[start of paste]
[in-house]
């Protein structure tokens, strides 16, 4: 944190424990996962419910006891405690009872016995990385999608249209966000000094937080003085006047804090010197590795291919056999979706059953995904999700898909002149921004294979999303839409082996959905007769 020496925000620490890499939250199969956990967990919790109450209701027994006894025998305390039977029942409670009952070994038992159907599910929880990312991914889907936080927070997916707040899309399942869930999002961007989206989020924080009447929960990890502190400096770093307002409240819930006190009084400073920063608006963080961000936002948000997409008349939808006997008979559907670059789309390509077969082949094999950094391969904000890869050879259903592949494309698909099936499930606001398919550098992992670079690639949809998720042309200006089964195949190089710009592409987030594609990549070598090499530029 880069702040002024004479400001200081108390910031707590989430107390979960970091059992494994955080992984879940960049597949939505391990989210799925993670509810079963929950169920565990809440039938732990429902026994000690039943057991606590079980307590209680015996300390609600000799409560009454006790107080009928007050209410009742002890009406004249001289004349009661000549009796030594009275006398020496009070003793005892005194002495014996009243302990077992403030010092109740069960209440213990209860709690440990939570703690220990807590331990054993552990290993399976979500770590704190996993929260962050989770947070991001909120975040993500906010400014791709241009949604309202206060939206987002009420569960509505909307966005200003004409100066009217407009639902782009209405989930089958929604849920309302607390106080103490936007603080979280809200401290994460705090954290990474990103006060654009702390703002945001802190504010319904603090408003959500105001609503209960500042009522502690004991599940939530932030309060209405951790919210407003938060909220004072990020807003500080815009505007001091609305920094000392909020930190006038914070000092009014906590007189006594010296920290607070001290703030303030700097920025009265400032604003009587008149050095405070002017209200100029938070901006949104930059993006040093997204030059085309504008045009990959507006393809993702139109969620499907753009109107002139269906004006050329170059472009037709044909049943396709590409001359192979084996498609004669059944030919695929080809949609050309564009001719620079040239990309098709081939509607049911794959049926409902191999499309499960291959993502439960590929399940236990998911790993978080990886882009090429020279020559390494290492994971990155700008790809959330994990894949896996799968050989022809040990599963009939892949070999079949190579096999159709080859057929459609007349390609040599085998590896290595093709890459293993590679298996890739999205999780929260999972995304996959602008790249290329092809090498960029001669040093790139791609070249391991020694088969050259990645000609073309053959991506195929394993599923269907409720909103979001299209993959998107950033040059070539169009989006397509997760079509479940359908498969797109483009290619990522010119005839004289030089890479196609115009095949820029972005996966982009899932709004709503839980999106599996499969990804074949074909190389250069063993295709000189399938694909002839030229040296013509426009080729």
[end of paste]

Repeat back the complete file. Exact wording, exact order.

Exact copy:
[in-house]
């Protein structure tokens, strides 16, 4: 944190424990996962419910006891405690009872016995990385999608249209966000000094937080003085006047804090010197590795291919056999979706059953995904999700898909002149921004294979999303839409082996959905007769 020496925000620490890499939250199969956990967990919790109450209701027994006894025998305390039977029942409670009952070994038992159907599910929880990312991914889907936080927070997916707040899309399942869930999002961007989206989020924080009447929960990890502190400096770093307002409240819930006190009084400073920063608006963080961000936002948000997409008349939808006997008979559907670059789309390509077969082949094999950094391969904000890869050879259903592949494309698909099936499930606001398919550098992992670079690639949809998720042309200006089964195949190089710009592409987030594609990549070598090499530029 880069702040002024004479400001200081108390910031707590989430107390979960970091059992494994955080992984879940960049597949939505391990989210799925993670509810079963929950169920565990809440039938732990429902026994000690039943057991606590079980307590209680015996300390609600000799409560009454006790107080009928007050209410009742002890009406004249001289004349009661000549009796030594009275006398020496009070003793005892005194002495014996009243302990077992403030010092109740069960209440213990209860709690440990939570703690220990807590331990054993552990290993399976979500770590704190996993929260962050989770947070991001909120975040993500906010400014791709241009949604309202206060939206987002009420569960509505909307966005200003004409100066009217407009639902782009209405989930089958929604849920309302607390106080103490936007603080979280809200401290994460705090954290990474990103006060654009702390703002945001802190504010319904603090408003959500105001609503209960500042009522502690004991599940939530932030309060209405951790919210407003938060909220004072990020807003500080815009505007001091609305920094000392909020930190006038914070000092009014906590007189006594010296920290607070001290703030303030700097920025009265400032604003009587008149050095405070002017209200100029938070901006949104930059993006040093997204030059085309504008045009990959507006393809993702139109969620499907753009109107002139269906004006050329170059472009037709044909049943396709590409001359192979084996498609004669059944030919695929080809949609050309564009001719620079040239990309098709081939509607049911794959049926409902191999499309499960291959993502439960590929399940236990998911790993978080990886882009090429020279020559390494290492994971990155700008790809959330994990894949896996799968050989022809040990599963009939892949070999079949190579096999159709080859057929459609007349390609040599085998590896290595093709890459293993590679298996890739999205999780929260999972995304996959602008790249290329092809090498960029001669040093790139791609070249391991020694088969050259990645000609073309053959991506195929394993599923269907409720909103979001299209993959998107950033040059070539169009989006397509997760079509479940359908498969797109483009290619990522010119005839004289030089890479196609115009095949820029972005996966982009899932709004709503839980999106599996499969990804074949074909190389250069063993295709000189399938694909002839030229040296013509426009080729």